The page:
Anthony Storr's accessible and humane account of the art of psychotherapy has been widely read by practitioners in training and others in the helping professions, as well as many general readers. The second edition includes a thoroughly revised account of the obsessional personality, and a new chapter that draws on the author's recent work on the importance of the processes of healing that take place within the isolated individual.
Anthony Storr is a distinguished British psychiatrist who has published on a wide range of topics in psychology and psychotherapy. His previous books include Solitude: A Return to the Self, and Jung (Routledge).
"While explicitly directed toward physicians beginning psychiatric training, `The Art of Psychotherapy' in fact provides an accessible overview of psychotherapeutic practice. Seldom have `outsiders' had the opportunity to peer over the therapist's shoulder and into his mind. . . . His writing exhibits that . . . brand of enlightenment and common sense that is likely to surface only after decades of intensive work, accompanied by skillful observation and introspection. Like few other works, `The Art of Psychotherapy' speaks with one voice to individuals outside the field and to those with well-honed skills." -- New York Times Book Review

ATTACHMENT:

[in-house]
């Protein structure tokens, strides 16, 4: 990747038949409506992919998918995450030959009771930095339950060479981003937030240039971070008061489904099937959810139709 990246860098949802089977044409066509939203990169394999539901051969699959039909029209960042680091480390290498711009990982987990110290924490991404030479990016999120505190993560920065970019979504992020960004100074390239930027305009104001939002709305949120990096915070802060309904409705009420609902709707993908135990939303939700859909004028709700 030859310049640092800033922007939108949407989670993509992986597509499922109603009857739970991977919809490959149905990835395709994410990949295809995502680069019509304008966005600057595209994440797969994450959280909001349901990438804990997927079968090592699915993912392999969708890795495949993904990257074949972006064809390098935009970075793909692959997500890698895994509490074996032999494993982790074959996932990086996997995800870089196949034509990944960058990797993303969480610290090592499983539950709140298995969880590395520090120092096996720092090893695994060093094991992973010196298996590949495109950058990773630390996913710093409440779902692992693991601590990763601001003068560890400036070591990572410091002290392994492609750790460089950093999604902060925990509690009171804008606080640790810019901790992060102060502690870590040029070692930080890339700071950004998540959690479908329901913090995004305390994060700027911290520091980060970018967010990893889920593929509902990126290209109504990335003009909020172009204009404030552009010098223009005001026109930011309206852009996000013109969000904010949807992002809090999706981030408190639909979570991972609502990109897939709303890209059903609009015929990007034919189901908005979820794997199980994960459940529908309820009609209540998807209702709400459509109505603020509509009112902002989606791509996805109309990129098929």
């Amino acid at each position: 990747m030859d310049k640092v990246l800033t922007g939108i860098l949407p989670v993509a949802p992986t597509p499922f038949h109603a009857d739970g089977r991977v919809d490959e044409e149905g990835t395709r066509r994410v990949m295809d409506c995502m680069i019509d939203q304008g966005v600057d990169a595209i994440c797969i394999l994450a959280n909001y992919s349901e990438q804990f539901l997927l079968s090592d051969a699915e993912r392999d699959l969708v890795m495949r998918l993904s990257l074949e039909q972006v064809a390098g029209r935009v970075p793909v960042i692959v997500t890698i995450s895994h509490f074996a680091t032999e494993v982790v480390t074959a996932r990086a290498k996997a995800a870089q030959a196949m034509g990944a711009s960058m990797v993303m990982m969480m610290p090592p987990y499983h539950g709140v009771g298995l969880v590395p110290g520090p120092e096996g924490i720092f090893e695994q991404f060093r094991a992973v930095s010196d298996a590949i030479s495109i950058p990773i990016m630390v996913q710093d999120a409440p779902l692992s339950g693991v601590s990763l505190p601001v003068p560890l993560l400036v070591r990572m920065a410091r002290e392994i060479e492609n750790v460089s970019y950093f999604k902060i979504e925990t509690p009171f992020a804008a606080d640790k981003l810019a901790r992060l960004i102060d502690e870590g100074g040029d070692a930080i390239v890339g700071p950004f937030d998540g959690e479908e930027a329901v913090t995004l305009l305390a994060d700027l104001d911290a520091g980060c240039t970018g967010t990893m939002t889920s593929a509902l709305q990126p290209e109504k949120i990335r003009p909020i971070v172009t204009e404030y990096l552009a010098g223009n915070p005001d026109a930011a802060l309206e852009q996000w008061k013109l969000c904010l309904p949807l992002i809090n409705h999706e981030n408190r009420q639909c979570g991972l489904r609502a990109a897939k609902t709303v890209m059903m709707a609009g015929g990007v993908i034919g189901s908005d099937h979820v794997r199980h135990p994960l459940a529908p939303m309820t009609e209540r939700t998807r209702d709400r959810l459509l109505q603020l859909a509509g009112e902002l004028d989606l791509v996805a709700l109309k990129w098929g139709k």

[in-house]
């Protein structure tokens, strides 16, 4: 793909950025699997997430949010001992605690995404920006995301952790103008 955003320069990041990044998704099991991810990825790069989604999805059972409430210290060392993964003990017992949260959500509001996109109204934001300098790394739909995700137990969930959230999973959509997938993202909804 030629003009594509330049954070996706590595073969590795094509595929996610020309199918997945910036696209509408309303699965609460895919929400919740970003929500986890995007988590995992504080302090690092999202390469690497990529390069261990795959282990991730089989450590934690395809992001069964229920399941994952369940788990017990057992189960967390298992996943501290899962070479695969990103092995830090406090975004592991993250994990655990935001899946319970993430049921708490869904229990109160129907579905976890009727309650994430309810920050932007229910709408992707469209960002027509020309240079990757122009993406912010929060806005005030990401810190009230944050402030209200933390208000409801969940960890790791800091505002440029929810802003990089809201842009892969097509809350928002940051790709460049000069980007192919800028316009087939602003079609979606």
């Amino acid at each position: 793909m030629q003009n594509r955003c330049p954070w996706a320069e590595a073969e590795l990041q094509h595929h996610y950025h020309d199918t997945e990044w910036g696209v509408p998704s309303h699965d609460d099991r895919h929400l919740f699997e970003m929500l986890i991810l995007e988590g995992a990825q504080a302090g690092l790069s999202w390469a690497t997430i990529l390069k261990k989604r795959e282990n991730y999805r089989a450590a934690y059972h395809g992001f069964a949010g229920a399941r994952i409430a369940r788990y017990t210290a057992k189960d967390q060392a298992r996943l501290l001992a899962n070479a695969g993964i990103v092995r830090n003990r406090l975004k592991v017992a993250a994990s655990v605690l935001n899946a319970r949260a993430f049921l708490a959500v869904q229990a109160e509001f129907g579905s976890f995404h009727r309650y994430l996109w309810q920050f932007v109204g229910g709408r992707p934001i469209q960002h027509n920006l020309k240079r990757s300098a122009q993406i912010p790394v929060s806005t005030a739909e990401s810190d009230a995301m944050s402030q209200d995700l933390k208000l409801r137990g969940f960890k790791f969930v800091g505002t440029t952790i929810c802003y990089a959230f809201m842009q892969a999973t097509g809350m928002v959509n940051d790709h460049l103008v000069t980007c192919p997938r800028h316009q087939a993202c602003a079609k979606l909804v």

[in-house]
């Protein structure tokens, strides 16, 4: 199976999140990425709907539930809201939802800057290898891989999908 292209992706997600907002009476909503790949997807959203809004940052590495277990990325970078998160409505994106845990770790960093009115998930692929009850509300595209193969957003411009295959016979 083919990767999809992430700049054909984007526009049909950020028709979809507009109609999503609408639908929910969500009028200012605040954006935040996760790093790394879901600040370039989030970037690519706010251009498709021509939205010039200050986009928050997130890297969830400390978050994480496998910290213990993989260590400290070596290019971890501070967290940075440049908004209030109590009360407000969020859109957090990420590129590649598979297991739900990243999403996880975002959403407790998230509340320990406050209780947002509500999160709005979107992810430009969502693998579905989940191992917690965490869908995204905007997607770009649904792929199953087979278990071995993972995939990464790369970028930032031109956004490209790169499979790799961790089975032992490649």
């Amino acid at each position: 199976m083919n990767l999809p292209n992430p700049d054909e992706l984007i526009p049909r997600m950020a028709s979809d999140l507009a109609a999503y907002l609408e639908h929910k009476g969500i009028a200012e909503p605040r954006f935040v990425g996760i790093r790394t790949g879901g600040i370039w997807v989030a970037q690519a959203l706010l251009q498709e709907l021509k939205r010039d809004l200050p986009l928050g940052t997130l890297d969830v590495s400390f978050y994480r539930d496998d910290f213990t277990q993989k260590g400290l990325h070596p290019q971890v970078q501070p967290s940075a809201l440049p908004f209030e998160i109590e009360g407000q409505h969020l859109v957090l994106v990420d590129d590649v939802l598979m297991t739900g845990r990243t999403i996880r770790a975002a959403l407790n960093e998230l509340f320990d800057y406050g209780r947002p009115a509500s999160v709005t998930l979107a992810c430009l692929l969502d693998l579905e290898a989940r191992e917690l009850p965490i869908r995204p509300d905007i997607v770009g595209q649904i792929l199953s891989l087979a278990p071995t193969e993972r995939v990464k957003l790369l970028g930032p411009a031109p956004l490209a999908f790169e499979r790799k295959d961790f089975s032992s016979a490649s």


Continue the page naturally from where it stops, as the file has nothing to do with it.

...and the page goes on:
". . . compelling humanistic study." -- Psychology Today
"In this new book [Storr] turns his attention to helping the young psychiatrist in training to answer the question, What on earth am I to do? The answer is simple: Begin by reading Dr. Storr's book. . . . This is an excellent book, highly recommended. It will also be of great interest to the experienced clinician who is busy with patients day in and day out." -- American Journal of Psychiatry
"Masterful." -- Boston Globe
"This book will surely assist the therapeutic novice, whether he's lying on the couch or sitting by it." -- Quarto
"The work of a naturally gifted writer and very wise psychotherapist. . . . All chapters are profound, human, and sympathetic accounts of human vagaries and how they can be understood and sometimes helped. Beginner psychotherapists should read it, and more than once, to get an inkling of the art to which they are aspiring." -- The Lancet
"This is one of the few truly human books on the subject." -- The Spectator (London)